‘In the autumn, data emerged suggesting that what many thought would be near-impossible had actually been achieved – multiple effective vaccines against Sars-CoV-2 had been developed in under 12 months. December 2020 has seen the beginning of what will be a massive UK vaccination programme starting with 50 NHS hospitals

‘Most of the “wins” this year have come from preparedness and collaboration. One example of this is the amazing contribution of the National Institute for Health Research (NIHR) to the UK’s pandemic response. It has allowed us to rapidly learn about Covid-19 by supporting recruitment to observational studies such as Isaric-4C (the WHO Covid-19 study described above), React (a Covid-19 home-testing study), and GenoMICC (a global initiative to understand critical illness), and has offered many thousands of people the opportunity to participate in clinical trials of therapies and vaccines. This work has helped to change clinical practice across the world by delivering important research.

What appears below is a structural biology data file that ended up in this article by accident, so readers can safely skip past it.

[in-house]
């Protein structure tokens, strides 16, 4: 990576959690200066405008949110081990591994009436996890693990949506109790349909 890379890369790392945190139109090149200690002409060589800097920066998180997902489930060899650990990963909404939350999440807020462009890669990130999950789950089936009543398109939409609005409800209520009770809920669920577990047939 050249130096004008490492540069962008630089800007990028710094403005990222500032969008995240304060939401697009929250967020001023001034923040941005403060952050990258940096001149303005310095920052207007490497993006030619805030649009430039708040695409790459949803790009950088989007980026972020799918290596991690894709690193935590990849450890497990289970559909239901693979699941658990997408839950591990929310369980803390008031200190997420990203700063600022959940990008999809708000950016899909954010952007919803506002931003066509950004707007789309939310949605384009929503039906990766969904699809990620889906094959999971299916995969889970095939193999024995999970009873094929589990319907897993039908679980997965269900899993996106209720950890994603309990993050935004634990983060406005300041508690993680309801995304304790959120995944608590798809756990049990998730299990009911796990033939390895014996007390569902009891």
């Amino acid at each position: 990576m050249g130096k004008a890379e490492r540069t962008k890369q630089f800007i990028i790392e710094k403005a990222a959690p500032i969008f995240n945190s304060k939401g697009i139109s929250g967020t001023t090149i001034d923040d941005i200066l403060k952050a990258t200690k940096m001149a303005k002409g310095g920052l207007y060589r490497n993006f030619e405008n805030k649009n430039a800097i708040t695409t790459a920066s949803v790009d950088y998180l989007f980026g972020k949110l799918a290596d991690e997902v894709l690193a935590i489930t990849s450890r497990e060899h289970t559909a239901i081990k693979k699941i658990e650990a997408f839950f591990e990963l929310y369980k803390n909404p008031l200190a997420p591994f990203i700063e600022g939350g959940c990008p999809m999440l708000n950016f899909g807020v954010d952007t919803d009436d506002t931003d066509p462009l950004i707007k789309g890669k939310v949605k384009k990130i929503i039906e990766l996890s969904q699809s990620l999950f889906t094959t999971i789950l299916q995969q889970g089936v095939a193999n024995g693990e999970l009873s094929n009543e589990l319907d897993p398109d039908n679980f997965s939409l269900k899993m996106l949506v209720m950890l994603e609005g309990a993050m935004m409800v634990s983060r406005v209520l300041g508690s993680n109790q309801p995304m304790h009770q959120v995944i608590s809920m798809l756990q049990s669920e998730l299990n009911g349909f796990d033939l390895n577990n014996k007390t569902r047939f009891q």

As we head towards 2021, I once again find myself anxious about what the new year might hold. However, I am convinced that preparedness, flexibility and a commitment to collaboration are what is needed to weather the storms that we may face in the coming months and years.’- Dr Charlotte Summers, ‘How did scientists tackle Covid so quickly? Because they pulled together.’

See also:

Public statement for collaboration on COVID-19 vaccine development

Coalitions and collaborations are driving COVID-19 tests, treatments, and vaccines

International collaboration for global accessibility of COVID-19 vaccines

2021 will see ‘vaccine cooperation, not competition,’ Russian official says after AstraZeneca tie-up

New collaboration makes further 100 million doses of COVID-19 vaccine available to low- and middle-income countries

Why vaccine ‘nationalism’ could slow coronavirus fight

COVID-19 Vaccines A Global Common Good